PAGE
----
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Verdi’s A Masked Ball - 30 April 2017 - Florida Grand Opera, 7:00 pm


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Three years ago, I saw this opera in San Francisco and I must have slept through the first two acts because I remember nothing of this opera except the masked ball in Act III.  In justification, I had just driven eight hours from Crater Lake that day and I was exhausted.  I am glad Florida Grand Opera performed this piece.  I like Verdi, and my favorite opera is Verdi’s Rigoletto, but I was leery of this performance since I slept through the last one.  

Truthfully, the first act is pretty dull.  However, you do have to set the scene.  Gustavo is king of some un-named country who is secretly in love with the wife of his best friend and counselor Count Anckarström.  Count Anckarström is constantly trying to warn Gustavo his life is in danger (Count Ribbing and Count Horn).  Gustavo will hear nothing negative about his subjects since they all love him.

To lighten the atmosphere, Gustavo suggests a visit to the seer Ulrica.  A judge considers her dangerous and wishes to ban her from the kingdom.  The king arrives early in disguise and hears Ulrica tell Amelia that to forget Gustavo and wipe him from her memory, she must pick an herb at the cemetery.  She leaves for the cemetery.  When the rest of the king’s party arrives, Gustavo has Ulrica tell his fortune.  Ulrica fortells his death.  

Gustavo follows Amelia.  Finally, Gustavo breaks down her resolve and she tells of her love for him.  Unfortunately, Count Anckarström has arrived to warn the king of a plot.  Amelia covers her head with a veil and Gustavo makes Count Anckarström to walk her home.  The king leaves reluctantly to save his life from the cabal coming to kill him.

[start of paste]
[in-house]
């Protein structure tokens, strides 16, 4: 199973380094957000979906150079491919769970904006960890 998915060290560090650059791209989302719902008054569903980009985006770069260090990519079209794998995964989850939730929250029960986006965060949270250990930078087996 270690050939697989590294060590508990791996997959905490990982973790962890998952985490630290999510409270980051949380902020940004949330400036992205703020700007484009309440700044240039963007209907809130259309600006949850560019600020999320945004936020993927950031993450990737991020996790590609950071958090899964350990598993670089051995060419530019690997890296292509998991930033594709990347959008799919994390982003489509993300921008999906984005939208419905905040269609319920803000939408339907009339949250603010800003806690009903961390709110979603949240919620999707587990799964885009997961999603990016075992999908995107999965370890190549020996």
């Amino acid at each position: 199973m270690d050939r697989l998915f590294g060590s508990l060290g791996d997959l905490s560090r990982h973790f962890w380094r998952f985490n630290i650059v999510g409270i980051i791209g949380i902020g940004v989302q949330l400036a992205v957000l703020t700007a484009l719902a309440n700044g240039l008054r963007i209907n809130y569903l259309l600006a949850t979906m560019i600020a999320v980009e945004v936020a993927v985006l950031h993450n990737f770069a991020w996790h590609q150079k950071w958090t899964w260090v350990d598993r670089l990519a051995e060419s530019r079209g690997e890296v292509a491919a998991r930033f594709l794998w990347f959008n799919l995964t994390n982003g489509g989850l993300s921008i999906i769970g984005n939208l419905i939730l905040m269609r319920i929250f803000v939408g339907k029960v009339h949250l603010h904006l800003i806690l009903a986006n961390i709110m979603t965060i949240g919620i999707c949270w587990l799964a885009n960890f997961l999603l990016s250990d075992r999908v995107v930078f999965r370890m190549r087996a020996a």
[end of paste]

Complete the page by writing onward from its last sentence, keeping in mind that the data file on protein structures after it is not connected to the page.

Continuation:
When the cabal arrives, Amelia’s veil is accidentally removed and Count Anckarström knows it is his wife who met the king in the cemetery.

Later, Count Anckarström, furious with the king, meets with Ribbing and Horn and plot the king’s death. They have Amelia draw their names from an urn and Count Anckarström is chosen to do the deed.

The last act is the ball and no one can find the king at the ball because of his disguise.  Oscar, his secretary, knows the king is in attendance and finally Count Anckarström gets enough information from Oscar to recognize the king.  He shoots the king.  In the death scene, the king admits his love for Amelia but he never betrayed his friendship with Count Anckarström.  He appoints Count Anckarström to an important position and sends him home, pardoned.  He then dies.  

Florida Grand Opera did a pretty good job with this opera.  The staging was better than in other performances this season.  The voices were mostly OK.  In Act I, everyone seemed to be straining to hit their notes and their projection was forced.  In Act II, they seemed to warm up.  

The photograph is from the Florida Grand Opera web site.

© Fred Searcy 2017